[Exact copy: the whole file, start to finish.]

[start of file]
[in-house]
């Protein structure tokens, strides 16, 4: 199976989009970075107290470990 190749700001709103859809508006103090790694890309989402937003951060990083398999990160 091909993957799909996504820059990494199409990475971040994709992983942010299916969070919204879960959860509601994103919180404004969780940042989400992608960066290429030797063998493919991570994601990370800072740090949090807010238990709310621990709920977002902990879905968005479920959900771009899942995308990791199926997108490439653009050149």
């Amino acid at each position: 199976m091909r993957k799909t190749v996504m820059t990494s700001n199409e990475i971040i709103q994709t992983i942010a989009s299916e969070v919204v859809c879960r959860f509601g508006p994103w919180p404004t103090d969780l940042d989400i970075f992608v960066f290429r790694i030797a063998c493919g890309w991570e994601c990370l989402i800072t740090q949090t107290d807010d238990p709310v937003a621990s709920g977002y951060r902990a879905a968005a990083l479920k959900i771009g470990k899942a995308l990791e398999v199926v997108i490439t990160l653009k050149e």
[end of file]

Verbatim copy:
[in-house]
């Protein structure tokens, strides 16, 4: 199976989009970075107290470990 190749700001709103859809508006103090790694890309989402937003951060990083398999990160 091909993957799909996504820059990494199409990475971040994709992983942010299916969070919204879960959860509601994103919180404004969780940042989400992608960066290429030797063998493919991570994601990370800072740090949090807010238990709310621990709920977002902990879905968005479920959900771009899942995308990791199926997108490439653009050149």
């Amino acid at each position: 199976m091909r993957k799909t190749v996504m820059t990494s700001n199409e990475i971040i709103q994709t992983i942010a989009s299916e969070v919204v859809c879960r959860f509601g508006p994103w919180p404004t103090d969780l940042d989400i970075f992608v960066f290429r790694i030797a063998c493919g890309w991570e994601c990370l989402i800072t740090q949090t107290d807010d238990p709310v937003a621990s709920g977002y951060r902990a879905a968005a990083l479920k959900i771009g470990k899942a995308l990791e398999v199926v997108i490439t990160l653009k050149e």